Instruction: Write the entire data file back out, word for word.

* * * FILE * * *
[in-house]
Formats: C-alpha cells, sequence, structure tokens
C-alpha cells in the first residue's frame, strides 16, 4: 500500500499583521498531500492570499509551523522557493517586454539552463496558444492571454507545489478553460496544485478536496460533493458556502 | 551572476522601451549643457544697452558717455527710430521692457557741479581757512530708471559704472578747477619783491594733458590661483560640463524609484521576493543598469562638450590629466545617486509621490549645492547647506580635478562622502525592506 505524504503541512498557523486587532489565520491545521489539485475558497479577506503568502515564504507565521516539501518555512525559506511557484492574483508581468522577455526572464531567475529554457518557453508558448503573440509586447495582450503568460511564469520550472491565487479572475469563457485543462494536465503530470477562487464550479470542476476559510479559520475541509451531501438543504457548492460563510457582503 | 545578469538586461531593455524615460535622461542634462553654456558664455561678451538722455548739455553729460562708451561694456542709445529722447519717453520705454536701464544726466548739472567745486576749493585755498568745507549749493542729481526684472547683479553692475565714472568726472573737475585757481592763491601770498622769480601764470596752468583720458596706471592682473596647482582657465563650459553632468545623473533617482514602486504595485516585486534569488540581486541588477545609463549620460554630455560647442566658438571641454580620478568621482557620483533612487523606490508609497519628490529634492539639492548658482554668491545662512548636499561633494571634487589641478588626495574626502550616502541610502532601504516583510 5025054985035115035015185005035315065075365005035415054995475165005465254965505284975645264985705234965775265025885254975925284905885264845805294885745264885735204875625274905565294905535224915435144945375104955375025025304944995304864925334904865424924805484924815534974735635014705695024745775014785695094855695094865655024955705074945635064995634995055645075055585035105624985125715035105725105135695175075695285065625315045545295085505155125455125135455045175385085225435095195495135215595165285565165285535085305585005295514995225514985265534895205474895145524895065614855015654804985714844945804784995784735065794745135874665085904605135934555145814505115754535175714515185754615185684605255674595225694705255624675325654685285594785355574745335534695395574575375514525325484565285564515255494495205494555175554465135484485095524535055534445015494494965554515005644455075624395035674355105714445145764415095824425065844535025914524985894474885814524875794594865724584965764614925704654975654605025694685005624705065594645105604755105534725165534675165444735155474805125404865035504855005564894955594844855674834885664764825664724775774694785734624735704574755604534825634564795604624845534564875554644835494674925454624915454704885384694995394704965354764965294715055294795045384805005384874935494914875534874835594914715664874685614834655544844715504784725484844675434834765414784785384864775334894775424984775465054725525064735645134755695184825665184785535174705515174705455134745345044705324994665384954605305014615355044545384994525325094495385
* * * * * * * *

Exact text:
[in-house]
Formats: C-alpha cells, sequence, structure tokens
C-alpha cells in the first residue's frame, strides 16, 4: 500500500499583521498531500492570499509551523522557493517586454539552463496558444492571454507545489478553460496544485478536496460533493458556502 | 551572476522601451549643457544697452558717455527710430521692457557741479581757512530708471559704472578747477619783491594733458590661483560640463524609484521576493543598469562638450590629466545617486509621490549645492547647506580635478562622502525592506 505524504503541512498557523486587532489565520491545521489539485475558497479577506503568502515564504507565521516539501518555512525559506511557484492574483508581468522577455526572464531567475529554457518557453508558448503573440509586447495582450503568460511564469520550472491565487479572475469563457485543462494536465503530470477562487464550479470542476476559510479559520475541509451531501438543504457548492460563510457582503 | 545578469538586461531593455524615460535622461542634462553654456558664455561678451538722455548739455553729460562708451561694456542709445529722447519717453520705454536701464544726466548739472567745486576749493585755498568745507549749493542729481526684472547683479553692475565714472568726472573737475585757481592763491601770498622769480601764470596752468583720458596706471592682473596647482582657465563650459553632468545623473533617482514602486504595485516585486534569488540581486541588477545609463549620460554630455560647442566658438571641454580620478568621482557620483533612487523606490508609497519628490529634492539639492548658482554668491545662512548636499561633494571634487589641478588626495574626502550616502541610502532601504516583510 5025054985035115035015185005035315065075365005035415054995475165005465254965505284975645264985705234965775265025885254975925284905885264845805294885745264885735204875625274905565294905535224915435144945375104955375025025304944995304864925334904865424924805484924815534974735635014705695024745775014785695094855695094865655024955705074945635064995634995055645075055585035105624985125715035105725105135695175075695285065625315045545295085505155125455125135455045175385085225435095195495135215595165285565165285535085305585005295514995225514985265534895205474895145524895065614855015654804985714844945804784995784735065794745135874665085904605135934555145814505115754535175714515185754615185684605255674595225694705255624675325654685285594785355574745335534695395574575375514525325484565285564515255494495205494555175554465135484485095524535055534445015494494965554515005644455075624395035674355105714445145764415095824425065844535025914524985894474885814524875794594865724584965764614925704654975654605025694685005624705065594645105604755105534725165534675165444735155474805125404865035504855005564894955594844855674834885664764825664724775774694785734624735704574755604534825634564795604624845534564875554644835494674925454624915454704885384694995394704965354764965294715055294795045384805005384874935494914875534874835594914715664874685614834655544844715504784725484844675434834765414784785384864775334894775424984775465054725525064735645134755695184825665184785535174705515174705455134745345044705324994665384954605305014615355044545384994525325094495385